Learning Strategies

When ELA Tools Can’t Adapt to Students’ Native Language

By Jen Curtis     Jun 29, 2017

When ELA Tools Can’t Adapt to Students’ Native Language

The rapidly growing population of English Language Learners in the U.S. has caught the eye of the edtech market. As the demographics shift, an increasing number of products are being designed to support ELL students, and a number of existing ELA and literacy products are pivoting to expand their audience to include the ELL community.

Translation—whether by an in-house team of language experts, third-party translators or translation software—is often the first step for these companies. But not all translations are created equal. So what happens when translations fail?

Carmina Mendoza is dealing with this frustration first hand. As a bilingual teacher working with a mix of native English and Spanish speaking fifth-graders, she regularly uses adaptive online programs like DreamBox and Achieve3000 to tailor instruction to her students' needs in both math and ELA. But for her native Spanish speakers, Mendoza says there’s a catch: Many online programs fall short of claims to provide accurate translations, leaving many students—particularly native Spanish speakers—behind.

“These programs aren’t intuitive,” Mendoza explains. “They’re text-driven. And if students can’t read the directions, they can’t access the information.”

According to Mendoza, who grew up in Spain, part of the problem lies in the fundamental linguistic differences between Spanish and English: “There is such a variation between written and spoken Spanish, academic and colloquial Spanish—much more so than in English.” She explains that translating an English sentence into Spanish word-for-word doesn’t always make sense, and sometimes needs to craft a completely new question on the spot so students can understand.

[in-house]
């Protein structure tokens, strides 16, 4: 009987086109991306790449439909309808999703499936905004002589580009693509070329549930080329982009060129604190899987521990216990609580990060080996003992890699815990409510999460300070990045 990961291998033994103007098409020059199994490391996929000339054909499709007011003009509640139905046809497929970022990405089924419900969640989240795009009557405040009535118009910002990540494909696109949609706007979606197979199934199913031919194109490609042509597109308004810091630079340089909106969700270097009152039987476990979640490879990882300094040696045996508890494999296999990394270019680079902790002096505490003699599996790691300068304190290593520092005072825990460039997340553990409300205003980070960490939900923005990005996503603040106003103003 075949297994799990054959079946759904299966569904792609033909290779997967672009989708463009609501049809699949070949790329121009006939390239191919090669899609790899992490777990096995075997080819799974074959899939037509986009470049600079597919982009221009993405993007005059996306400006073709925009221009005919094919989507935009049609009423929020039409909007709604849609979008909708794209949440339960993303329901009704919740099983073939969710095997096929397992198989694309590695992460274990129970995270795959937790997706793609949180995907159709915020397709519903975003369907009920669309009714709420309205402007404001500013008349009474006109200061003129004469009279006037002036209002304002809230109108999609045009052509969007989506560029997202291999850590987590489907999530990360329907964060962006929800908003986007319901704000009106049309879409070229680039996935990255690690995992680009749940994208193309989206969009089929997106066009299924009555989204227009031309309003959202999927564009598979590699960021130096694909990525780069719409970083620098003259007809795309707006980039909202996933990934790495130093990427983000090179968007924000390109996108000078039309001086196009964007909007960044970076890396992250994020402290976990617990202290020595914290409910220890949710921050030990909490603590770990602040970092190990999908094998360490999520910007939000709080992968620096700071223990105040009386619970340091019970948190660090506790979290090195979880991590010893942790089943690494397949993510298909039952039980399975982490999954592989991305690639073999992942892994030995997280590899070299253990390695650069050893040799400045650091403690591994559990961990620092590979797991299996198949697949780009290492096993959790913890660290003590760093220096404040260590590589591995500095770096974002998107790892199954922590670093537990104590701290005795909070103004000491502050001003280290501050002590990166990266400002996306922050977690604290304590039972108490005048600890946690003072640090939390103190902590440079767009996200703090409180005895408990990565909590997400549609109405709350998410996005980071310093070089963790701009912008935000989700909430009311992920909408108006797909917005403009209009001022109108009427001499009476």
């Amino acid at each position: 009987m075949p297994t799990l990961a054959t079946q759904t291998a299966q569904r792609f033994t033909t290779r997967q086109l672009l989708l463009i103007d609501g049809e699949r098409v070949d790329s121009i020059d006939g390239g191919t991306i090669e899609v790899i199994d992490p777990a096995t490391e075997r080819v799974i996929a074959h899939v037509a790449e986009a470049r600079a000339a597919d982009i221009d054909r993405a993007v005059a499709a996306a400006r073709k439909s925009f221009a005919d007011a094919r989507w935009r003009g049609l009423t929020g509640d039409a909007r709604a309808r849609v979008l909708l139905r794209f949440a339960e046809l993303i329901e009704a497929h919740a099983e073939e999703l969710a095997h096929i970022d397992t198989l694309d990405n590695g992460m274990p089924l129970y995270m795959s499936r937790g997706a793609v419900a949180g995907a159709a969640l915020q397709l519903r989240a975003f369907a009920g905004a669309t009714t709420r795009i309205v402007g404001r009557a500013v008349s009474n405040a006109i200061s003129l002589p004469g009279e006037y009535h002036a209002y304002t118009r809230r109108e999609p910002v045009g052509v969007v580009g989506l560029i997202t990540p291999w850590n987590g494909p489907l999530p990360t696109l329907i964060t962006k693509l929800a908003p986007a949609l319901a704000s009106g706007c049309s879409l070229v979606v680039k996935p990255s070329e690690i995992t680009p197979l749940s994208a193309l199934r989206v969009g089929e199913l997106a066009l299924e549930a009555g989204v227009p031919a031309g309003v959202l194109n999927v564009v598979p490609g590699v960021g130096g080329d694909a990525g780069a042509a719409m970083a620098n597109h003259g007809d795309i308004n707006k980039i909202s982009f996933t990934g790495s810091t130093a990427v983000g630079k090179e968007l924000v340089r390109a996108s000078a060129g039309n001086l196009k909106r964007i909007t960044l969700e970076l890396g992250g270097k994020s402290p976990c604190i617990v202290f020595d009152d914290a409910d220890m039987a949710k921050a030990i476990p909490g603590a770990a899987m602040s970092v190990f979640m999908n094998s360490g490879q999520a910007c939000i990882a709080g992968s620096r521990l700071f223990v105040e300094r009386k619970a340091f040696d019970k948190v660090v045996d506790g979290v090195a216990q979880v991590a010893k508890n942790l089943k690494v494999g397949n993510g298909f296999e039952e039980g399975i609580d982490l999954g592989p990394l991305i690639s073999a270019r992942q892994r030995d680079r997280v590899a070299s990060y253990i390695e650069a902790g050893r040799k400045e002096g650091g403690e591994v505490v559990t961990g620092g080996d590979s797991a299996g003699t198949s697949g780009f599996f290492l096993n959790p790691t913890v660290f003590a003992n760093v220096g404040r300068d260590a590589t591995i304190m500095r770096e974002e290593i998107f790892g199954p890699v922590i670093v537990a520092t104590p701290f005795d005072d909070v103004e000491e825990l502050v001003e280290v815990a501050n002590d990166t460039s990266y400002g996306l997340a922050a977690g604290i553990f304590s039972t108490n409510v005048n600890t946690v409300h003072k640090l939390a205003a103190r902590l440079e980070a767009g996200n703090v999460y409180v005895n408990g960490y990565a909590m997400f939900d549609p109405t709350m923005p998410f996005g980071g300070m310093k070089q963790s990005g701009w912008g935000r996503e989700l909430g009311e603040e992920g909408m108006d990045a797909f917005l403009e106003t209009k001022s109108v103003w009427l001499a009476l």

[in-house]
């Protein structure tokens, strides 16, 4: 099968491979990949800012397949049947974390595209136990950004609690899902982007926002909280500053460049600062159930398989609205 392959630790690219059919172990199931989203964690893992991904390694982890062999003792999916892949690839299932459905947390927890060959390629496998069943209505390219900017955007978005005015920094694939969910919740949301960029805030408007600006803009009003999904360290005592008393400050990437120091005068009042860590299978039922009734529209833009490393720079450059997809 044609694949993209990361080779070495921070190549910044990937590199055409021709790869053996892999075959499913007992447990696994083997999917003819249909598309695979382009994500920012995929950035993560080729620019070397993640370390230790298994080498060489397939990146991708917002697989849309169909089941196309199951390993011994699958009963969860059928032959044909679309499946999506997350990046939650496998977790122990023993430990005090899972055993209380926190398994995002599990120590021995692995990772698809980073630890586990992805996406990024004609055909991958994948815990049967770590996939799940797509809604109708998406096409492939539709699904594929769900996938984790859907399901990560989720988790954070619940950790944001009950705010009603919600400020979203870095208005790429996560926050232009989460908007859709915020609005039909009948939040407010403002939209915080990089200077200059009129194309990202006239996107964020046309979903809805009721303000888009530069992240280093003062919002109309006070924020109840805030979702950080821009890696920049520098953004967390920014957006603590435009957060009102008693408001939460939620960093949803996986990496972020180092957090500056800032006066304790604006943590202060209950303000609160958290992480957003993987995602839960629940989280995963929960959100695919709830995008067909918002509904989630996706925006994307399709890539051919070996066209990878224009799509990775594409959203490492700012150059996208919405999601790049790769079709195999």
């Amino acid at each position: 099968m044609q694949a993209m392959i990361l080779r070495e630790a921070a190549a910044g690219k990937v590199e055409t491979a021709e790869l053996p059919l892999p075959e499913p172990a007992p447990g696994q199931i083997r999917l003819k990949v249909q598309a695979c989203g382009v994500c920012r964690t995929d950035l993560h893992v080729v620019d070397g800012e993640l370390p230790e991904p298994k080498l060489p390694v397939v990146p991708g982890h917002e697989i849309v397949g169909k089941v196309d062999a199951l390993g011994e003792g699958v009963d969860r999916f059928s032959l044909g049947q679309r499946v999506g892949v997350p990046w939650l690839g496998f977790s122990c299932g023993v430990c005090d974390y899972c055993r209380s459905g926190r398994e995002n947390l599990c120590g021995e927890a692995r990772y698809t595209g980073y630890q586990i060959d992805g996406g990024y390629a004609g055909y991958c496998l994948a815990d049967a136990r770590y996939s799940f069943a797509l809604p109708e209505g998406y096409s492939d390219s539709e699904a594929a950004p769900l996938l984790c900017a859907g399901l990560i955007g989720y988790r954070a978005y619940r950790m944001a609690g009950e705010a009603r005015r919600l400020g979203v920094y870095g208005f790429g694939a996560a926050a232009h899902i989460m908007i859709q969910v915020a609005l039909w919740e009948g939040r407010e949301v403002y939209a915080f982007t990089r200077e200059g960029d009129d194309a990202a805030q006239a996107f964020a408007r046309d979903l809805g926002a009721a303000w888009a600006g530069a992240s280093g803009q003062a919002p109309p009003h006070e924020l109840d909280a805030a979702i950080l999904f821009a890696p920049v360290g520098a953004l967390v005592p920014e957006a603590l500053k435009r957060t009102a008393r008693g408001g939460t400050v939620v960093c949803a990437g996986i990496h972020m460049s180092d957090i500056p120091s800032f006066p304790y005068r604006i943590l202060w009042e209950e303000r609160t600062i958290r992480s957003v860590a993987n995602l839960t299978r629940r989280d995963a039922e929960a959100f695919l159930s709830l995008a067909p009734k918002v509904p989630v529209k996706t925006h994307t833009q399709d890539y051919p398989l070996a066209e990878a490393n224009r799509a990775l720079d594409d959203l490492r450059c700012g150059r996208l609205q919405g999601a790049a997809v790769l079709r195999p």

Mendoza says these issues of translation have major consequences for her Spanish speakers. She uses the popular kids’ novel Diary of a Wimpy Kid to illustrate her point. “In English, it’s written at a fourth-grade reading level. But in Spanish, when you translate, it’s suddenly multisyllabic. It’s more complex...a sixth-grade level book.” When it comes to translations generated by adaptive programs, Mendoza says the Spanish translations tend to follow the same pattern. “The texts suddenly become much more difficult for students to access.”

Trying to adapt...for better or worse

This criticism is something edtech companies have heard before, and are addressing—albeit in very different ways. Achieve3000, a popular ELA platform designed to support readers by matching content at the appropriate Lexile level to each learner, recently introduced its Español literacy solutions suite designed specifically for native Spanish-speakers like Mendoza’s students. Both the directions and content are in Spanish and are differentiated based on reading level.